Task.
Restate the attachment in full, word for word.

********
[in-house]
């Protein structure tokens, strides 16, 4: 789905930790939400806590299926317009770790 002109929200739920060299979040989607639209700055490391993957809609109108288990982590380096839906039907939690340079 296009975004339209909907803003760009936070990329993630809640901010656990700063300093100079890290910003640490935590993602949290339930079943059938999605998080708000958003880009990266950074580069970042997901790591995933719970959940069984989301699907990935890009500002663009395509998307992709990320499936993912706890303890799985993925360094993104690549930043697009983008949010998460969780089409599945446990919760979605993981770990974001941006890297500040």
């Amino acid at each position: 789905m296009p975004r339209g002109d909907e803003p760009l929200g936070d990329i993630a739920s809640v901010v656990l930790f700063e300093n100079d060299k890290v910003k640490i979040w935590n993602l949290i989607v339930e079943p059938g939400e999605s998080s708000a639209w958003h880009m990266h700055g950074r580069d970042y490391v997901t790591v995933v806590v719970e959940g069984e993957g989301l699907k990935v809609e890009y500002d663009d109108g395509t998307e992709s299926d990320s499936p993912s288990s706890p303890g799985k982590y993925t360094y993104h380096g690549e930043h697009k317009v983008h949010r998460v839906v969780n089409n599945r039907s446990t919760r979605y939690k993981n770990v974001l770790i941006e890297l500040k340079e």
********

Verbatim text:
[in-house]
């Protein structure tokens, strides 16, 4: 789905930790939400806590299926317009770790 002109929200739920060299979040989607639209700055490391993957809609109108288990982590380096839906039907939690340079 296009975004339209909907803003760009936070990329993630809640901010656990700063300093100079890290910003640490935590993602949290339930079943059938999605998080708000958003880009990266950074580069970042997901790591995933719970959940069984989301699907990935890009500002663009395509998307992709990320499936993912706890303890799985993925360094993104690549930043697009983008949010998460969780089409599945446990919760979605993981770990974001941006890297500040």
């Amino acid at each position: 789905m296009p975004r339209g002109d909907e803003p760009l929200g936070d990329i993630a739920s809640v901010v656990l930790f700063e300093n100079d060299k890290v910003k640490i979040w935590n993602l949290i989607v339930e079943p059938g939400e999605s998080s708000a639209w958003h880009m990266h700055g950074r580069d970042y490391v997901t790591v995933v806590v719970e959940g069984e993957g989301l699907k990935v809609e890009y500002d663009d109108g395509t998307e992709s299926d990320s499936p993912s288990s706890p303890g799985k982590y993925t360094y993104h380096g690549e930043h697009k317009v983008h949010r998460v839906v969780n089409n599945r039907s446990t919760r979605y939690k993981n770990v974001l770790i941006e890297l500040k340079e």